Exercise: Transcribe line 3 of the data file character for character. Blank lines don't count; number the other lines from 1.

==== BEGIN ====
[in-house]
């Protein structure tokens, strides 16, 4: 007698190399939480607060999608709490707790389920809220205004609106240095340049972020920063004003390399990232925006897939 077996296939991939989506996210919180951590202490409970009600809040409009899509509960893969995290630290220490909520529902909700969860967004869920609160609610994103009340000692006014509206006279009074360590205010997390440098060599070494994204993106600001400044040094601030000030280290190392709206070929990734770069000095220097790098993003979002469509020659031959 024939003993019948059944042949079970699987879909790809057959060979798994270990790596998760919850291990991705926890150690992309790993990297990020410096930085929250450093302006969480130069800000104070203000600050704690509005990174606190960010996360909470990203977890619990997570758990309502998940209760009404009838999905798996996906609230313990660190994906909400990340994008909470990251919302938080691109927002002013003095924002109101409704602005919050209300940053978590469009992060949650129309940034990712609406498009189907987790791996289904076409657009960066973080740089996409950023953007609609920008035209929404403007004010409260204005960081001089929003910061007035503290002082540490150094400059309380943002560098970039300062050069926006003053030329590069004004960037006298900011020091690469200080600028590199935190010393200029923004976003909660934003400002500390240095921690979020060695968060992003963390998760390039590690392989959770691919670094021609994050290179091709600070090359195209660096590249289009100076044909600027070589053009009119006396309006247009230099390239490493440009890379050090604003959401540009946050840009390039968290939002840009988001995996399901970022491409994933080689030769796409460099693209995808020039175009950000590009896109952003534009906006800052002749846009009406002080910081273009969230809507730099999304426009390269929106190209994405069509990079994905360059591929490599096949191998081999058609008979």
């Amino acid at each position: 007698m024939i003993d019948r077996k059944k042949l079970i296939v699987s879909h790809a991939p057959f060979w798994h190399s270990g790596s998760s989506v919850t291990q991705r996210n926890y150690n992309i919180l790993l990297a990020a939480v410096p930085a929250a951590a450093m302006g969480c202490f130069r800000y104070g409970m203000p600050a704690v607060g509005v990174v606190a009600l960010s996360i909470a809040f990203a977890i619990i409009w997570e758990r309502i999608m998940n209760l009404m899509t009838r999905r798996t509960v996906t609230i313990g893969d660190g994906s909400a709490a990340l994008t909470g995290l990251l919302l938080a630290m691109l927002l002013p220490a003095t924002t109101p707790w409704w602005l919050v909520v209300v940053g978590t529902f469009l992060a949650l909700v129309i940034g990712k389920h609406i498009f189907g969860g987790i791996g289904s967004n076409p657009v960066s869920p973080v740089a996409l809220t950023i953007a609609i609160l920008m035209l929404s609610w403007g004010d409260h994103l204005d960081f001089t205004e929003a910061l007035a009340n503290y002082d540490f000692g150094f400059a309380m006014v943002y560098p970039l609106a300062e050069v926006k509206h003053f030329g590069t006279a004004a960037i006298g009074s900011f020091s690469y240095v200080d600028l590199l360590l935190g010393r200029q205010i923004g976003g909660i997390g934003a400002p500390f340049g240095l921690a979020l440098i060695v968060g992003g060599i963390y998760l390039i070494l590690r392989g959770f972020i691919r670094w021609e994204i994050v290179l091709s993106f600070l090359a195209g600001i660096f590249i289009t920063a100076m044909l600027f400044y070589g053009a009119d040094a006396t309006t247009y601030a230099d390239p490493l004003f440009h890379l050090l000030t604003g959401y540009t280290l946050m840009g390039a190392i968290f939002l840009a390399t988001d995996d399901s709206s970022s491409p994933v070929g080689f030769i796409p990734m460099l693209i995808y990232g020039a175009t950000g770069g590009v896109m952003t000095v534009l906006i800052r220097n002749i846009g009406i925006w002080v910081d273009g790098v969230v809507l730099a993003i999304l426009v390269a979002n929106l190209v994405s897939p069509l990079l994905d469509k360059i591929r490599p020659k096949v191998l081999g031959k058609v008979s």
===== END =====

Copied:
């Amino acid at each position: 007698m024939i003993d019948r077996k059944k042949l079970i296939v699987s879909h790809a991939p057959f060979w798994h190399s270990g790596s998760s989506v919850t291990q991705r996210n926890y150690n992309i919180l790993l990297a990020a939480v410096p930085a929250a951590a450093m302006g969480c202490f130069r800000y104070g409970m203000p600050a704690v607060g509005v990174v606190a009600l960010s996360i909470a809040f990203a977890i619990i409009w997570e758990r309502i999608m998940n209760l009404m899509t009838r999905r798996t509960v996906t609230i313990g893969d660190g994906s909400a709490a990340l994008t909470g995290l990251l919302l938080a630290m691109l927002l002013p220490a003095t924002t109101p707790w409704w602005l919050v909520v209300v940053g978590t529902f469009l992060a949650l909700v129309i940034g990712k389920h609406i498009f189907g969860g987790i791996g289904s967004n076409p657009v960066s869920p973080v740089a996409l809220t950023i953007a609609i609160l920008m035209l929404s609610w403007g004010d409260h994103l204005d960081f001089t205004e929003a910061l007035a009340n503290y002082d540490f000692g150094f400059a309380m006014v943002y560098p970039l609106a300062e050069v926006k509206h003053f030329g590069t006279a004004a960037i006298g009074s900011f020091s690469y240095v200080d600028l590199l360590l935190g010393r200029q205010i923004g976003g909660i997390g934003a400002p500390f340049g240095l921690a979020l440098i060695v968060g992003g060599i963390y998760l390039i070494l590690r392989g959770f972020i691919r670094w021609e994204i994050v290179l091709s993106f600070l090359a195209g600001i660096f590249i289009t920063a100076m044909l600027f400044y070589g053009a009119d040094a006396t309006t247009y601030a230099d390239p490493l004003f440009h890379l050090l000030t604003g959401y540009t280290l946050m840009g390039a190392i968290f939002l840009a390399t988001d995996d399901s709206s970022s491409p994933v070929g080689f030769i796409p990734m460099l693209i995808y990232g020039a175009t950000g770069g590009v896109m952003t000095v534009l906006i800052r220097n002749i846009g009406i925006w002080v910081d273009g790098v969230v809507l730099a993003i999304l426009v390269a979002n929106l190209v994405s897939p069509l990079l994905d469509k360059i591929r490599p020659k096949v191998l081999g031959k058609v008979s």